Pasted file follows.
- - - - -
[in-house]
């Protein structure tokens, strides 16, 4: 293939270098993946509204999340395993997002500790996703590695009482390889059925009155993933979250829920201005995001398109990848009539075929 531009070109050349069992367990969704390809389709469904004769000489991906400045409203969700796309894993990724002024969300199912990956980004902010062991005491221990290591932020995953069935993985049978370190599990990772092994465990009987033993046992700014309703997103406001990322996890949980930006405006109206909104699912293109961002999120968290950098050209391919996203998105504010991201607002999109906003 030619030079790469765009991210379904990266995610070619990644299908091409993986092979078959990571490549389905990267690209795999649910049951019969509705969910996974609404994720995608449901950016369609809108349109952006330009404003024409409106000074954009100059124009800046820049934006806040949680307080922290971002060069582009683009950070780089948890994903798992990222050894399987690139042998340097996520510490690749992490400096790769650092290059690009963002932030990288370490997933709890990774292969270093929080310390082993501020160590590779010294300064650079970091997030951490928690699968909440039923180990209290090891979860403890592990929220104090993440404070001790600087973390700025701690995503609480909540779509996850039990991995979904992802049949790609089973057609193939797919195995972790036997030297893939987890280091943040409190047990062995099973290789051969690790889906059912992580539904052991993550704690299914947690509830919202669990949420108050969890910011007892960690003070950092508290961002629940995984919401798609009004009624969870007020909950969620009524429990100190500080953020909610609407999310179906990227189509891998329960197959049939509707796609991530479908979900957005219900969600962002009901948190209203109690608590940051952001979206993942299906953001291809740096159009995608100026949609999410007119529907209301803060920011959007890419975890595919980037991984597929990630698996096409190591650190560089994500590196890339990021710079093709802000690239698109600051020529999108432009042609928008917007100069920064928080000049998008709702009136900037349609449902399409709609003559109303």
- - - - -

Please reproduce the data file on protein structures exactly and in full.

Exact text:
[in-house]
């Protein structure tokens, strides 16, 4: 293939270098993946509204999340395993997002500790996703590695009482390889059925009155993933979250829920201005995001398109990848009539075929 531009070109050349069992367990969704390809389709469904004769000489991906400045409203969700796309894993990724002024969300199912990956980004902010062991005491221990290591932020995953069935993985049978370190599990990772092994465990009987033993046992700014309703997103406001990322996890949980930006405006109206909104699912293109961002999120968290950098050209391919996203998105504010991201607002999109906003 030619030079790469765009991210379904990266995610070619990644299908091409993986092979078959990571490549389905990267690209795999649910049951019969509705969910996974609404994720995608449901950016369609809108349109952006330009404003024409409106000074954009100059124009800046820049934006806040949680307080922290971002060069582009683009950070780089948890994903798992990222050894399987690139042998340097996520510490690749992490400096790769650092290059690009963002932030990288370490997933709890990774292969270093929080310390082993501020160590590779010294300064650079970091997030951490928690699968909440039923180990209290090891979860403890592990929220104090993440404070001790600087973390700025701690995503609480909540779509996850039990991995979904992802049949790609089973057609193939797919195995972790036997030297893939987890280091943040409190047990062995099973290789051969690790889906059912992580539904052991993550704690299914947690509830919202669990949420108050969890910011007892960690003070950092508290961002629940995984919401798609009004009624969870007020909950969620009524429990100190500080953020909610609407999310179906990227189509891998329960197959049939509707796609991530479908979900957005219900969600962002009901948190209203109690608590940051952001979206993942299906953001291809740096159009995608100026949609999410007119529907209301803060920011959007890419975890595919980037991984597929990630698996096409190591650190560089994500590196890339990021710079093709802000690239698109600051020529999108432009042609928008917007100069920064928080000049998008709702009136900037349609449902399409709609003559109303």